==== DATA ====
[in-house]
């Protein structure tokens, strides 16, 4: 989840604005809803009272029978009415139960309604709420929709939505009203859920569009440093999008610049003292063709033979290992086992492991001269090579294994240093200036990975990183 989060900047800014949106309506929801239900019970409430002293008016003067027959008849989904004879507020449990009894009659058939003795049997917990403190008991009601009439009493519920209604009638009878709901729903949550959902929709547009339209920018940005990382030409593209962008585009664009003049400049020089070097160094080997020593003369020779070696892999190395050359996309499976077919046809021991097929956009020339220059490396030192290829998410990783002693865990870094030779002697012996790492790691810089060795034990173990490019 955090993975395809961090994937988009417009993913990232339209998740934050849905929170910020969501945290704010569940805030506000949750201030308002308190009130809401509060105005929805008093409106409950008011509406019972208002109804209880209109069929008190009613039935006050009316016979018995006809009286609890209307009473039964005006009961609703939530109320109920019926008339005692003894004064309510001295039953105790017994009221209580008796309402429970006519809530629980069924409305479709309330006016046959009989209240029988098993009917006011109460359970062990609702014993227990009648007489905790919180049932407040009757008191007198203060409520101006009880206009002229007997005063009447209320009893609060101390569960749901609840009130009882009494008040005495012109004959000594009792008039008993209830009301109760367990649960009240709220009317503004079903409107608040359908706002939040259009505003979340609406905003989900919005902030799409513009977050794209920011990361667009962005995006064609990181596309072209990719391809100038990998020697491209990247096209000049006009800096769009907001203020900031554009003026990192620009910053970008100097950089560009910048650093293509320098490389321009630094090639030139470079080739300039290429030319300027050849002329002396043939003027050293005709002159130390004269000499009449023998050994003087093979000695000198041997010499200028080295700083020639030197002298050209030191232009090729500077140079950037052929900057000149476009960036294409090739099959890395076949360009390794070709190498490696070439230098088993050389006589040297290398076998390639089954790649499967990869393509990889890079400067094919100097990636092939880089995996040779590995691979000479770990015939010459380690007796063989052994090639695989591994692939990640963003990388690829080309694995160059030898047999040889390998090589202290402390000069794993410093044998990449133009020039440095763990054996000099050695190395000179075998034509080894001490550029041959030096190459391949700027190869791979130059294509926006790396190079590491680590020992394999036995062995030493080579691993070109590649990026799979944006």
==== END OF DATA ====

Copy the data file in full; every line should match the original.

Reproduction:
[in-house]
């Protein structure tokens, strides 16, 4: 989840604005809803009272029978009415139960309604709420929709939505009203859920569009440093999008610049003292063709033979290992086992492991001269090579294994240093200036990975990183 989060900047800014949106309506929801239900019970409430002293008016003067027959008849989904004879507020449990009894009659058939003795049997917990403190008991009601009439009493519920209604009638009878709901729903949550959902929709547009339209920018940005990382030409593209962008585009664009003049400049020089070097160094080997020593003369020779070696892999190395050359996309499976077919046809021991097929956009020339220059490396030192290829998410990783002693865990870094030779002697012996790492790691810089060795034990173990490019 955090993975395809961090994937988009417009993913990232339209998740934050849905929170910020969501945290704010569940805030506000949750201030308002308190009130809401509060105005929805008093409106409950008011509406019972208002109804209880209109069929008190009613039935006050009316016979018995006809009286609890209307009473039964005006009961609703939530109320109920019926008339005692003894004064309510001295039953105790017994009221209580008796309402429970006519809530629980069924409305479709309330006016046959009989209240029988098993009917006011109460359970062990609702014993227990009648007489905790919180049932407040009757008191007198203060409520101006009880206009002229007997005063009447209320009893609060101390569960749901609840009130009882009494008040005495012109004959000594009792008039008993209830009301109760367990649960009240709220009317503004079903409107608040359908706002939040259009505003979340609406905003989900919005902030799409513009977050794209920011990361667009962005995006064609990181596309072209990719391809100038990998020697491209990247096209000049006009800096769009907001203020900031554009003026990192620009910053970008100097950089560009910048650093293509320098490389321009630094090639030139470079080739300039290429030319300027050849002329002396043939003027050293005709002159130390004269000499009449023998050994003087093979000695000198041997010499200028080295700083020639030197002298050209030191232009090729500077140079950037052929900057000149476009960036294409090739099959890395076949360009390794070709190498490696070439230098088993050389006589040297290398076998390639089954790649499967990869393509990889890079400067094919100097990636092939880089995996040779590995691979000479770990015939010459380690007796063989052994090639695989591994692939990640963003990388690829080309694995160059030898047999040889390998090589202290402390000069794993410093044998990449133009020039440095763990054996000099050695190395000179075998034509080894001490550029041959030096190459391949700027190869791979130059294509926006790396190079590491680590020992394999036995062995030493080579691993070109590649990026799979944006």